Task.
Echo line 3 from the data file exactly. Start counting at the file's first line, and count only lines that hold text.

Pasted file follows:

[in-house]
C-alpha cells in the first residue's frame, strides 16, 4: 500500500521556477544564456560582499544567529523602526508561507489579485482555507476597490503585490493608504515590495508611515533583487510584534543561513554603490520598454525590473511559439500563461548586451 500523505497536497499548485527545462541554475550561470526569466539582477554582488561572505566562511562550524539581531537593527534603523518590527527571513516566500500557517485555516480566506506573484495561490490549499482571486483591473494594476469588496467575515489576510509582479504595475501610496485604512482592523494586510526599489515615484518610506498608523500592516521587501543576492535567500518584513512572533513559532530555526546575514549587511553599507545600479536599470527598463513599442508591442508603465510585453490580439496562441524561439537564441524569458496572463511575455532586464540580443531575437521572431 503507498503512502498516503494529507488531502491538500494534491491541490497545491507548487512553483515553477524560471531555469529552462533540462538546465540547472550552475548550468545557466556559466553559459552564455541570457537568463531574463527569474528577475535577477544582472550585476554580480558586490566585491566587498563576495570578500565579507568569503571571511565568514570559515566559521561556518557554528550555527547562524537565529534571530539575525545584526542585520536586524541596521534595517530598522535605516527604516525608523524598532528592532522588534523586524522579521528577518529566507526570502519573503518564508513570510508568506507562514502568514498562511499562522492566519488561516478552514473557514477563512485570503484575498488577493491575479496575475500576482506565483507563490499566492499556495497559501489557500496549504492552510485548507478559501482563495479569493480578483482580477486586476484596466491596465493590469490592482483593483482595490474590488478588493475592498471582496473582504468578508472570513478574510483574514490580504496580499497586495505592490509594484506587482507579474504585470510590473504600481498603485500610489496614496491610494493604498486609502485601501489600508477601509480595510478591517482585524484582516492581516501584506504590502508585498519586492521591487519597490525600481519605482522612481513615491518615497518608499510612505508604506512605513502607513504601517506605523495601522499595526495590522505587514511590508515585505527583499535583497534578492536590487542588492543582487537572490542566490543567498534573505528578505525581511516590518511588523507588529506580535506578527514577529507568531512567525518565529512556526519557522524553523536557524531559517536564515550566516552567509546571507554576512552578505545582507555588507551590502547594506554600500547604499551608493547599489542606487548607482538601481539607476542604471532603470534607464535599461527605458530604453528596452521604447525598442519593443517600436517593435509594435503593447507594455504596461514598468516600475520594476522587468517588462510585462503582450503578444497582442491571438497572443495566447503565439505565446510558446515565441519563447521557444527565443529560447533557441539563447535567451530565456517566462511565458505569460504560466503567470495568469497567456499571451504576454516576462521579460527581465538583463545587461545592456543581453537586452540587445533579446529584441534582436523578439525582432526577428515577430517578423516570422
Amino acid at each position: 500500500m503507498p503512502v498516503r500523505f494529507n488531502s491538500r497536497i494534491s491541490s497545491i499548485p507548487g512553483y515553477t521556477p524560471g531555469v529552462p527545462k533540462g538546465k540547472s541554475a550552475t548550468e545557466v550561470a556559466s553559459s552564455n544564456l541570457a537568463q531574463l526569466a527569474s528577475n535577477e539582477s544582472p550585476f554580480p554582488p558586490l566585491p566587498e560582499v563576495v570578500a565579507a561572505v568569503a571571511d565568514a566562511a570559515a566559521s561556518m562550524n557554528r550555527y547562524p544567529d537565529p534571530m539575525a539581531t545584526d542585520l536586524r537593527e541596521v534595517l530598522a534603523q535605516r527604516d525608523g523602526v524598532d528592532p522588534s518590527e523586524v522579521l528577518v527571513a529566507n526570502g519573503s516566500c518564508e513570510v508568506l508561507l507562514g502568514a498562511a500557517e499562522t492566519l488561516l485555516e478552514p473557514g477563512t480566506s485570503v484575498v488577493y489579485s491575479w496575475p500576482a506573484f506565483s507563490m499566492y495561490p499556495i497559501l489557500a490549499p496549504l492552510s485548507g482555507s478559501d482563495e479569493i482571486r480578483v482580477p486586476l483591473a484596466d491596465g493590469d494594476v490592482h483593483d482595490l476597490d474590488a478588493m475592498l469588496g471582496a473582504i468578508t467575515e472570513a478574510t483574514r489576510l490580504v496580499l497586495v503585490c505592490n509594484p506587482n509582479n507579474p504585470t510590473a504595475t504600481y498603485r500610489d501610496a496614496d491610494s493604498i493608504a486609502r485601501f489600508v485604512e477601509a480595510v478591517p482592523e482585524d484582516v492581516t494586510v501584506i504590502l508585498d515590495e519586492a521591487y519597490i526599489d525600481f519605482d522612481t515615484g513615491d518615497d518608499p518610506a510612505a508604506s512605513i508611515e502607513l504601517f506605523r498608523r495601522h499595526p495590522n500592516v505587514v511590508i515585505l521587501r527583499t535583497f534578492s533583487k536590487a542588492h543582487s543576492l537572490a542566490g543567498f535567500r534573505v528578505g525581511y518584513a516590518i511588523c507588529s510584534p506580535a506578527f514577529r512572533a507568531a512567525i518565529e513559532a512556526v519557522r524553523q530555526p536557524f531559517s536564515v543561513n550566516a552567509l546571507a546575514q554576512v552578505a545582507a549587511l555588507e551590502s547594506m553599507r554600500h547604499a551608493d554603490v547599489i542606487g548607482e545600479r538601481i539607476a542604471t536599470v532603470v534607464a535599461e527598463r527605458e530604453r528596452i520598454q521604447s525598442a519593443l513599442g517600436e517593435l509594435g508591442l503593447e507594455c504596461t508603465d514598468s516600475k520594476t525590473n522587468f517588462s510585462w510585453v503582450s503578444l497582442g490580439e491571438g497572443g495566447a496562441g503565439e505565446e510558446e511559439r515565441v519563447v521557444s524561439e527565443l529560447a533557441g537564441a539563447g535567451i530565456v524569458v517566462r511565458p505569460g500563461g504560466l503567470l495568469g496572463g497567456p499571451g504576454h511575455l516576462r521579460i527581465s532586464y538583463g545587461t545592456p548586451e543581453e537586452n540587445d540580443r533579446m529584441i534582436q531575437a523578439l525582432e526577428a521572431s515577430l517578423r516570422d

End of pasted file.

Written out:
Amino acid at each position: 500500500m503507498p503512502v498516503r500523505f494529507n488531502s491538500r497536497i494534491s491541490s497545491i499548485p507548487g512553483y515553477t521556477p524560471g531555469v529552462p527545462k533540462g538546465k540547472s541554475a550552475t548550468e545557466v550561470a556559466s553559459s552564455n544564456l541570457a537568463q531574463l526569466a527569474s528577475n535577477e539582477s544582472p550585476f554580480p554582488p558586490l566585491p566587498e560582499v563576495v570578500a565579507a561572505v568569503a571571511d565568514a566562511a570559515a566559521s561556518m562550524n557554528r550555527y547562524p544567529d537565529p534571530m539575525a539581531t545584526d542585520l536586524r537593527e541596521v534595517l530598522a534603523q535605516r527604516d525608523g523602526v524598532d528592532p522588534s518590527e523586524v522579521l528577518v527571513a529566507n526570502g519573503s516566500c518564508e513570510v508568506l508561507l507562514g502568514a498562511a500557517e499562522t492566519l488561516l485555516e478552514p473557514g477563512t480566506s485570503v484575498v488577493y489579485s491575479w496575475p500576482a506573484f506565483s507563490m499566492y495561490p499556495i497559501l489557500a490549499p496549504l492552510s485548507g482555507s478559501d482563495e479569493i482571486r480578483v482580477p486586476l483591473a484596466d491596465g493590469d494594476v490592482h483593483d482595490l476597490d474590488a478588493m475592498l469588496g471582496a473582504i468578508t467575515e472570513a478574510t483574514r489576510l490580504v496580499l497586495v503585490c505592490n509594484p506587482n509582479n507579474p504585470t510590473a504595475t504600481y498603485r500610489d501610496a496614496d491610494s493604498i493608504a486609502r485601501f489600508v485604512e477601509a480595510v478591517p482592523e482585524d484582516v492581516t494586510v501584506i504590502l508585498d515590495e519586492a521591487y519597490i526599489d525600481f519605482d522612481t515615484g513615491d518615497d518608499p518610506a510612505a508604506s512605513i508611515e502607513l504601517f506605523r498608523r495601522h499595526p495590522n500592516v505587514v511590508i515585505l521587501r527583499t535583497f534578492s533583487k536590487a542588492h543582487s543576492l537572490a542566490g543567498f535567500r534573505v528578505g525581511y518584513a516590518i511588523c507588529s510584534p506580535a506578527f514577529r512572533a507568531a512567525i518565529e513559532a512556526v519557522r524553523q530555526p536557524f531559517s536564515v543561513n550566516a552567509l546571507a546575514q554576512v552578505a545582507a549587511l555588507e551590502s547594506m553599507r554600500h547604499a551608493d554603490v547599489i542606487g548607482e545600479r538601481i539607476a542604471t536599470v532603470v534607464a535599461e527598463r527605458e530604453r528596452i520598454q521604447s525598442a519593443l513599442g517600436e517593435l509594435g508591442l503593447e507594455c504596461t508603465d514598468s516600475k520594476t525590473n522587468f517588462s510585462w510585453v503582450s503578444l497582442g490580439e491571438g497572443g495566447a496562441g503565439e505565446e510558446e511559439r515565441v519563447v521557444s524561439e527565443l529560447a533557441g537564441a539563447g535567451i530565456v524569458v517566462r511565458p505569460g500563461g504560466l503567470l495568469g496572463g497567456p499571451g504576454h511575455l516576462r521579460i527581465s532586464y538583463g545587461t545592456p548586451e543581453e537586452n540587445d540580443r533579446m529584441i534582436q531575437a523578439l525582432e526577428a521572431s515577430l517578423r516570422d